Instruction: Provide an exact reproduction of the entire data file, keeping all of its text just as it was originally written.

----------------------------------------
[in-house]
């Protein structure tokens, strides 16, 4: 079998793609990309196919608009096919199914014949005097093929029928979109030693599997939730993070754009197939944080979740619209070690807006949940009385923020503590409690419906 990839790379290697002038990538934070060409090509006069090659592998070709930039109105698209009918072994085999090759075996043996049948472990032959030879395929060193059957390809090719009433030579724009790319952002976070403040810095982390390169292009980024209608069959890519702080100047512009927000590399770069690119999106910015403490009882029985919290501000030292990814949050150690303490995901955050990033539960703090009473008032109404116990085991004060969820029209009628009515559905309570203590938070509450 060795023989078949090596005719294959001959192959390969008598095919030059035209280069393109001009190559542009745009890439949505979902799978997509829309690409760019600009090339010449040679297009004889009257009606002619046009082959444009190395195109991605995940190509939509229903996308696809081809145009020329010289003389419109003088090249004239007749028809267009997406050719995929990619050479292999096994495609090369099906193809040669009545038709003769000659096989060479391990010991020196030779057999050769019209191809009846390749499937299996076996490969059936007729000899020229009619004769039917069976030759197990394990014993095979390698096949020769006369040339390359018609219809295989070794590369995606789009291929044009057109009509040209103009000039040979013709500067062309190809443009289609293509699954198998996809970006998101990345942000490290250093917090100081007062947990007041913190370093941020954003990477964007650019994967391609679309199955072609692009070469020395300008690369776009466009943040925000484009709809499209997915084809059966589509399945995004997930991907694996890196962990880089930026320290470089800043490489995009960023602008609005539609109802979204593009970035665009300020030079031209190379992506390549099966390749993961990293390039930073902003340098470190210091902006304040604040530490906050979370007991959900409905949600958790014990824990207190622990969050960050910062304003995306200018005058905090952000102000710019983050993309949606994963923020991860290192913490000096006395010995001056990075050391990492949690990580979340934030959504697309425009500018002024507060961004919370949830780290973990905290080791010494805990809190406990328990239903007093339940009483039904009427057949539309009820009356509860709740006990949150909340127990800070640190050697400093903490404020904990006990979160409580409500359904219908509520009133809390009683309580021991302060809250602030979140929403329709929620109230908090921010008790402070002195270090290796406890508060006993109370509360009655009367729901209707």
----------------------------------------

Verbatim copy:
[in-house]
């Protein structure tokens, strides 16, 4: 079998793609990309196919608009096919199914014949005097093929029928979109030693599997939730993070754009197939944080979740619209070690807006949940009385923020503590409690419906 990839790379290697002038990538934070060409090509006069090659592998070709930039109105698209009918072994085999090759075996043996049948472990032959030879395929060193059957390809090719009433030579724009790319952002976070403040810095982390390169292009980024209608069959890519702080100047512009927000590399770069690119999106910015403490009882029985919290501000030292990814949050150690303490995901955050990033539960703090009473008032109404116990085991004060969820029209009628009515559905309570203590938070509450 060795023989078949090596005719294959001959192959390969008598095919030059035209280069393109001009190559542009745009890439949505979902799978997509829309690409760019600009090339010449040679297009004889009257009606002619046009082959444009190395195109991605995940190509939509229903996308696809081809145009020329010289003389419109003088090249004239007749028809267009997406050719995929990619050479292999096994495609090369099906193809040669009545038709003769000659096989060479391990010991020196030779057999050769019209191809009846390749499937299996076996490969059936007729000899020229009619004769039917069976030759197990394990014993095979390698096949020769006369040339390359018609219809295989070794590369995606789009291929044009057109009509040209103009000039040979013709500067062309190809443009289609293509699954198998996809970006998101990345942000490290250093917090100081007062947990007041913190370093941020954003990477964007650019994967391609679309199955072609692009070469020395300008690369776009466009943040925000484009709809499209997915084809059966589509399945995004997930991907694996890196962990880089930026320290470089800043490489995009960023602008609005539609109802979204593009970035665009300020030079031209190379992506390549099966390749993961990293390039930073902003340098470190210091902006304040604040530490906050979370007991959900409905949600958790014990824990207190622990969050960050910062304003995306200018005058905090952000102000710019983050993309949606994963923020991860290192913490000096006395010995001056990075050391990492949690990580979340934030959504697309425009500018002024507060961004919370949830780290973990905290080791010494805990809190406990328990239903007093339940009483039904009427057949539309009820009356509860709740006990949150909340127990800070640190050697400093903490404020904990006990979160409580409500359904219908509520009133809390009683309580021991302060809250602030979140929403329709929620109230908090921010008790402070002195270090290796406890508060006993109370509360009655009367729901209707």